IT ALL started like this. Miriam asked me one day “How is your writing going, Etsuko?” I can’t recall exactly when she asked this vital question. It must have been at least 18 months after my book launch back in November 2016. To be honest my writing wasn’t going anywhere. I wasn’t writing as much because I didn’t have readers to write for. I knew I would pick up my writing again soon, somehow. When the pivotal question was asked, however, I was on a sabbatical. “I’m not writing much lately.” At least I was honest with her.
“Why don’t you write for the Bass Coast Post? Introduce yourself to Catherine, the editor. Start from there.”
I was eager. I wanted to write. I might have said to her “I would like to write every single edition, if not, at least once a month please”. As a wise editor, Catherine tamed my impatience right away. Then she asked me to write about myself. It was a brilliant idea, I thought. An introduction piece of writing would go down well as my first column because I was a new contributor. I poured my heart into it – the story of my life in Japan and in Australia. My love of writing returned almost immediately. I titled my first writing ‘Belonging’. I was thrilled to see my own writing being published in the Bass Coast Post on October 31 2018. I noticed the title was ‘A sense of belonging’. I thought to myself “It describes my writing more clearly.”
In December I wrote a kind of reflective piece for the year 2018 and titled it ‘All’s well that ends well’. Although the expression wasn’t uniquely mine, I thought this summarised my year very well. When it was published the title was completely different. ‘A clean break’ – it was simple, pure and powerful. I liked it much better than my original title. The old title was rather awkward and clumsy. Catherine was so talented at this. I began to appreciate her small yet significant input into my writing.
I still bothered to title my 2019 February article, but secretly I was looking forward to discovering Catherine’s title. It was brilliant. ‘Riding a wave of goodwill’ captured the essence of my writing on volunteering. Accompanied by my husband Robert’s amazing photograph to further enhance my humble writing, it was a real triumphant article in so many levels. I felt fully supported by Catherine. At the same time I did my bit to promote the Disabled Surfers Association’s event through my writing. It was such a memorable piece for me.
From then on, I didn’t bother giving a title to my pieces. I just put the month at the top of my writing and waited for another creative title from our editor. ‘Checking out’ clearly illustrated my experiment of giving up Facebook for three months. The two words rolled out easily. Once again it was clear, simple and sounded a kind of cool thing to do with social media platforms. I felt as if I were a trendsetter.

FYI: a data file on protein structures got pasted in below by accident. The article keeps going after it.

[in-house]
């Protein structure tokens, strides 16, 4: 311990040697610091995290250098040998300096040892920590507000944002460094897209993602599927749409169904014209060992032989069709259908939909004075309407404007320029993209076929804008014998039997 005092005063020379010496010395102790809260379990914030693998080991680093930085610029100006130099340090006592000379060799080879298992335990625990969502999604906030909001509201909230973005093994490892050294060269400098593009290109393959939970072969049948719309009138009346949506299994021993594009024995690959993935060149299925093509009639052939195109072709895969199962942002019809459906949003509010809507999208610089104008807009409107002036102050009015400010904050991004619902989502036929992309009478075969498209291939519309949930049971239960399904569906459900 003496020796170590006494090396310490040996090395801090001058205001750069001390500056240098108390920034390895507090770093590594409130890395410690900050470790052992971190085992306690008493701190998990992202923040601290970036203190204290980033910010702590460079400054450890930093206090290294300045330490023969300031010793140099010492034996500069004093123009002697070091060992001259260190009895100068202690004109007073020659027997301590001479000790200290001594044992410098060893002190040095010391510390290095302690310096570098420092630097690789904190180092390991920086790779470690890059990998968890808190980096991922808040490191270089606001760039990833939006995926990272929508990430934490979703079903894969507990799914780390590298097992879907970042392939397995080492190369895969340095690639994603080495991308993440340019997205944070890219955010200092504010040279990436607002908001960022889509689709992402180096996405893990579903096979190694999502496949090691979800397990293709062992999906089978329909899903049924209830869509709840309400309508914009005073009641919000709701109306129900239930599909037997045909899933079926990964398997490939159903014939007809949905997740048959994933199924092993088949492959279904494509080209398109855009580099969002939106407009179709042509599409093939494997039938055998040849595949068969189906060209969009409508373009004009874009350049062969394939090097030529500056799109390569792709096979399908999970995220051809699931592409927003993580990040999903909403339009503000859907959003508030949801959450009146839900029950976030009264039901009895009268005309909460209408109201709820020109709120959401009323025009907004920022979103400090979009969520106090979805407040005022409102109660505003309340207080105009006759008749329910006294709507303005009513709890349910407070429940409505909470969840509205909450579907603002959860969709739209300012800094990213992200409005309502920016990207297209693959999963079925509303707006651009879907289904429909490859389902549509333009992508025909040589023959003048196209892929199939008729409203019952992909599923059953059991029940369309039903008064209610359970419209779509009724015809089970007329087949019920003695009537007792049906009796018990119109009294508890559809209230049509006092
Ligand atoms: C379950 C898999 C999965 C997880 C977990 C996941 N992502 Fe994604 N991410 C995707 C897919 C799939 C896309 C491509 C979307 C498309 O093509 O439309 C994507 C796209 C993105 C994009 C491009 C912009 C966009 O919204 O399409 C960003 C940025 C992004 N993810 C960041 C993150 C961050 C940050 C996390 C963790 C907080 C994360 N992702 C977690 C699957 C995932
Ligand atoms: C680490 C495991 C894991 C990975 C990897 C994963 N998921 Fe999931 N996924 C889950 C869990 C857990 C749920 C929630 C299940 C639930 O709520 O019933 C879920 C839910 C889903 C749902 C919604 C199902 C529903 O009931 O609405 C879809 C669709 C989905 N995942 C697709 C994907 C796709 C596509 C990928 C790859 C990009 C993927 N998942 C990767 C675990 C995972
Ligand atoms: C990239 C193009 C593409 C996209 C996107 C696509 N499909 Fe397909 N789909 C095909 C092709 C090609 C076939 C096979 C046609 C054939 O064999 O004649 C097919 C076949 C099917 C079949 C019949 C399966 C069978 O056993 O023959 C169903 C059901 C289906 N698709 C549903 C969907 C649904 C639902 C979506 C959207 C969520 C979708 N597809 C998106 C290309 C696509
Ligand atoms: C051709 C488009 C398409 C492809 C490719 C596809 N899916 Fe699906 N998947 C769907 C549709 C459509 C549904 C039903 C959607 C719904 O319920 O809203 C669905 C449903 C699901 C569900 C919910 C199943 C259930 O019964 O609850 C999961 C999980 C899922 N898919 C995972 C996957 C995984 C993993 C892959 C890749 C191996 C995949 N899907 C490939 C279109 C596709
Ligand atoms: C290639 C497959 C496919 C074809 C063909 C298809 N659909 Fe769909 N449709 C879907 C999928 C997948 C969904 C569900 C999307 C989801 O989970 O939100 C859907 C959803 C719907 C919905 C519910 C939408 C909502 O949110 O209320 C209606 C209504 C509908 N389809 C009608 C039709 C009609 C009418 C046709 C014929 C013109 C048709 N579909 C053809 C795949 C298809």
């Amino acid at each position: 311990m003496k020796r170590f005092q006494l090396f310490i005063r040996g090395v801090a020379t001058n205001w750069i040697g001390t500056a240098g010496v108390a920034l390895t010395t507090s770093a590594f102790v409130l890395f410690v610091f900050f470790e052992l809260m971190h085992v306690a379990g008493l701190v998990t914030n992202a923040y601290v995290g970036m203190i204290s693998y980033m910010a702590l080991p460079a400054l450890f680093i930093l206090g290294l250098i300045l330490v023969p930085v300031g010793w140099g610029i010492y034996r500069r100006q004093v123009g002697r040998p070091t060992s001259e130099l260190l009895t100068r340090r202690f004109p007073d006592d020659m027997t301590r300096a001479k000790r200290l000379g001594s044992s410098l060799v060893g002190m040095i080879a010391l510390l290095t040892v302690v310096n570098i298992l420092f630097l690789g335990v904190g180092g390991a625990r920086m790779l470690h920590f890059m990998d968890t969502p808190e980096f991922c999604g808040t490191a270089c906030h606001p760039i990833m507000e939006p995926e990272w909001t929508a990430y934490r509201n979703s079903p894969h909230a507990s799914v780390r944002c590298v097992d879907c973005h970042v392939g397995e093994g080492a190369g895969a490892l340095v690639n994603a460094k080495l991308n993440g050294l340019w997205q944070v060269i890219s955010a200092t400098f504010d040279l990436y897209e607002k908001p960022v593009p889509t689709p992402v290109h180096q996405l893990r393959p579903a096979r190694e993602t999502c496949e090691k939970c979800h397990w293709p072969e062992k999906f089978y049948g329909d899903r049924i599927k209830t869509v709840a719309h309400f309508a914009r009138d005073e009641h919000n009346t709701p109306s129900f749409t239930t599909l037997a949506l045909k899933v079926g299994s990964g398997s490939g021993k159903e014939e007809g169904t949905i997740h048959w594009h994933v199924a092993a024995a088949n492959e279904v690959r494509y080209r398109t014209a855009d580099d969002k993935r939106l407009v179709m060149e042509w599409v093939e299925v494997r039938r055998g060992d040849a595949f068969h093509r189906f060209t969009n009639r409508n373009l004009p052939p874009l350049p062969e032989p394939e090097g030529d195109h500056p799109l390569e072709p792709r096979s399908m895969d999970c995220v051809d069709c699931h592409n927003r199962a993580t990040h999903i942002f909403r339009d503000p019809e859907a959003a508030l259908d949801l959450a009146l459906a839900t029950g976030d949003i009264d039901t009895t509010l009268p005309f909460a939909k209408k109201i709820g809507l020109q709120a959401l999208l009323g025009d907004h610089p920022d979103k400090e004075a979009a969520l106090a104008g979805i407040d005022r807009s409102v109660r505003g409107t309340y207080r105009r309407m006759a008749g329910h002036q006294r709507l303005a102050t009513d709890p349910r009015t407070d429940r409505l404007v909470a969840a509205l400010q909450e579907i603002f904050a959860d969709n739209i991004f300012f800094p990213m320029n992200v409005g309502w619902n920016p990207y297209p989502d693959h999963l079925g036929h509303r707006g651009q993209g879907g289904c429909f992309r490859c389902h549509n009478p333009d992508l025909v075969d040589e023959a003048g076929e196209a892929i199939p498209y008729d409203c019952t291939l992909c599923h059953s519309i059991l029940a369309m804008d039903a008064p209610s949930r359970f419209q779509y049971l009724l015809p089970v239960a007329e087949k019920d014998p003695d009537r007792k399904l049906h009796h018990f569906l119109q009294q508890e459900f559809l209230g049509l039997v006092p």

In June, I wrote about my 50th parkrun experience, titled by Catherine ‘Born to run.’ The experience itself was incredible, but the writing was a real turning point for me as a writer. When I send my article, Catherine usually reads it straight away and replies with the comments like “Another fine piece, Etsuko.” On this occasion she asked me to explore further. So I did. Like Bruce Springsteen’s famous song, this piece was the greatest hit amongst my parkrun community, and it was published in both English and Japanese on the official parkrun website as well.
When I read Bob Middleton’s ‘The final flight’ I was deeply moved. His words were pure, effortless and eloquent, with no waste. His writing reminded me of haiku, a Japanese poem of seventeen syllables. Something profound was also brewing in me for a while. I decided to write three short pieces on grieving. ‘What remains’ was a cathartic release, and I feel it marked the culmination of years of evocative writing in my second language. Furthermore, the comments I received from readers touched me immensely. The words from those kind people were an outpouring of compassion to ease my pain and heartache. The connection I felt with readers was sublime. Gratitude filled my heart. I wept.
My reflective piece on travelling was aptly titled ‘New horizons’ in October. Travelling always broadens our perspective. Similarly, I feel I obtained a new set of wings through writing regularly. Writing for an audience has opened up a whole new horizon for me. It has been over a year since I started to write for the Post. Each endeavour taught me something new. The discipline of it brought enormous joy and unforgettable connection with many readers in my life.
That includes our editor Catherine. Our correspondences are often brief. I appreciate her gentle yet disciplining presence in my writing life. I will never ever forget what she wrote to encourage me to expand my writing. ‘You have a rare ability to capture the moment, Etsuko.’ Hearing words like that as a writer, I can die contentedly even tomorrow. Or perhaps after I write the literary masterpiece that all writers aspire to.